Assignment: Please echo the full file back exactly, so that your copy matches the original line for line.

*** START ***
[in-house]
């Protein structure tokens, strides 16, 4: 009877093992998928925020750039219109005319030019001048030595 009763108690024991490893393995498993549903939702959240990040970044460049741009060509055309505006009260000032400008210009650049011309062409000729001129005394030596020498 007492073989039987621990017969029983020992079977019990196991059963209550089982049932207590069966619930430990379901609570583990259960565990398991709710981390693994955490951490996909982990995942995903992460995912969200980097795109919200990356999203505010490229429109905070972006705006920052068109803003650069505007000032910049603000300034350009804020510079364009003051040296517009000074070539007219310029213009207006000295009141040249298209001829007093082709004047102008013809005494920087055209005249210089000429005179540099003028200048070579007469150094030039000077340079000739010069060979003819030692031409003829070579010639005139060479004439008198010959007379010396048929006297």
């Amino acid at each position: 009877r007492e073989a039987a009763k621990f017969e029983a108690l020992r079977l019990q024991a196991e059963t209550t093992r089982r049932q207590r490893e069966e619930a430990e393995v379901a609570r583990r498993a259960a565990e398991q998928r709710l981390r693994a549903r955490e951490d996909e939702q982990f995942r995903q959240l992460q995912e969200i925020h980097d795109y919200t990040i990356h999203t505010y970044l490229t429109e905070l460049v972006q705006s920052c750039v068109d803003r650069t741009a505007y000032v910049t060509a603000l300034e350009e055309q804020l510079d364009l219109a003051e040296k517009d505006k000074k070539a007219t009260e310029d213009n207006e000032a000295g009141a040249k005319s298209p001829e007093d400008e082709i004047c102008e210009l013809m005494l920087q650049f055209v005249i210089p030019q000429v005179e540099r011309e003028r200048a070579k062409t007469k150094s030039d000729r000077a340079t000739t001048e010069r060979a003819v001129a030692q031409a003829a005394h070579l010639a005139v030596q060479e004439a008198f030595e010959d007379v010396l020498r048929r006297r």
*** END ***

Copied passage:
[in-house]
């Protein structure tokens, strides 16, 4: 009877093992998928925020750039219109005319030019001048030595 009763108690024991490893393995498993549903939702959240990040970044460049741009060509055309505006009260000032400008210009650049011309062409000729001129005394030596020498 007492073989039987621990017969029983020992079977019990196991059963209550089982049932207590069966619930430990379901609570583990259960565990398991709710981390693994955490951490996909982990995942995903992460995912969200980097795109919200990356999203505010490229429109905070972006705006920052068109803003650069505007000032910049603000300034350009804020510079364009003051040296517009000074070539007219310029213009207006000295009141040249298209001829007093082709004047102008013809005494920087055209005249210089000429005179540099003028200048070579007469150094030039000077340079000739010069060979003819030692031409003829070579010639005139060479004439008198010959007379010396048929006297």
């Amino acid at each position: 009877r007492e073989a039987a009763k621990f017969e029983a108690l020992r079977l019990q024991a196991e059963t209550t093992r089982r049932q207590r490893e069966e619930a430990e393995v379901a609570r583990r498993a259960a565990e398991q998928r709710l981390r693994a549903r955490e951490d996909e939702q982990f995942r995903q959240l992460q995912e969200i925020h980097d795109y919200t990040i990356h999203t505010y970044l490229t429109e905070l460049v972006q705006s920052c750039v068109d803003r650069t741009a505007y000032v910049t060509a603000l300034e350009e055309q804020l510079d364009l219109a003051e040296k517009d505006k000074k070539a007219t009260e310029d213009n207006e000032a000295g009141a040249k005319s298209p001829e007093d400008e082709i004047c102008e210009l013809m005494l920087q650049f055209v005249i210089p030019q000429v005179e540099r011309e003028r200048a070579k062409t007469k150094s030039d000729r000077a340079t000739t001048e010069r060979a003819v001129a030692q031409a003829a005394h070579l010639a005139v030596q060479e004439a008198f030595e010959d007379v010396l020498r048929r006297r």